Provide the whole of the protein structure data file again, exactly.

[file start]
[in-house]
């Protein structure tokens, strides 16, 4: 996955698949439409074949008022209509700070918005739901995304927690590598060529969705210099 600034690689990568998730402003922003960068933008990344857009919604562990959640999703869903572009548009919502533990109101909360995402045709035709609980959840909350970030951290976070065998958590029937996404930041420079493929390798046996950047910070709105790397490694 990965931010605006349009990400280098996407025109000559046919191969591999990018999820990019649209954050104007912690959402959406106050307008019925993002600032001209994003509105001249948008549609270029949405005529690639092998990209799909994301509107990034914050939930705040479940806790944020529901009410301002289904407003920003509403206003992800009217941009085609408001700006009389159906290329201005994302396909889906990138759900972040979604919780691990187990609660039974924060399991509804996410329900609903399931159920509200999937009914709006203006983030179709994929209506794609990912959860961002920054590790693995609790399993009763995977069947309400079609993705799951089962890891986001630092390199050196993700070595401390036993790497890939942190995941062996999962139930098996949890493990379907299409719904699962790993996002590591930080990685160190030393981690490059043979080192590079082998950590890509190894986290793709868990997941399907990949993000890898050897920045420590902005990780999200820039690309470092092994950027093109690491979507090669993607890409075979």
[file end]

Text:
[in-house]
């Protein structure tokens, strides 16, 4: 996955698949439409074949008022209509700070918005739901995304927690590598060529969705210099 600034690689990568998730402003922003960068933008990344857009919604562990959640999703869903572009548009919502533990109101909360995402045709035709609980959840909350970030951290976070065998958590029937996404930041420079493929390798046996950047910070709105790397490694 990965931010605006349009990400280098996407025109000559046919191969591999990018999820990019649209954050104007912690959402959406106050307008019925993002600032001209994003509105001249948008549609270029949405005529690639092998990209799909994301509107990034914050939930705040479940806790944020529901009410301002289904407003920003509403206003992800009217941009085609408001700006009389159906290329201005994302396909889906990138759900972040979604919780691990187990609660039974924060399991509804996410329900609903399931159920509200999937009914709006203006983030179709994929209506794609990912959860961002920054590790693995609790399993009763995977069947309400079609993705799951089962890891986001630092390199050196993700070595401390036993790497890939942190995941062996999962139930098996949890493990379907299409719904699962790993996002590591930080990685160190030393981690490059043979080192590079082998950590890509190894986290793709868990997941399907990949993000890898050897920045420590902005990780999200820039690309470092092994950027093109690491979507090669993607890409075979």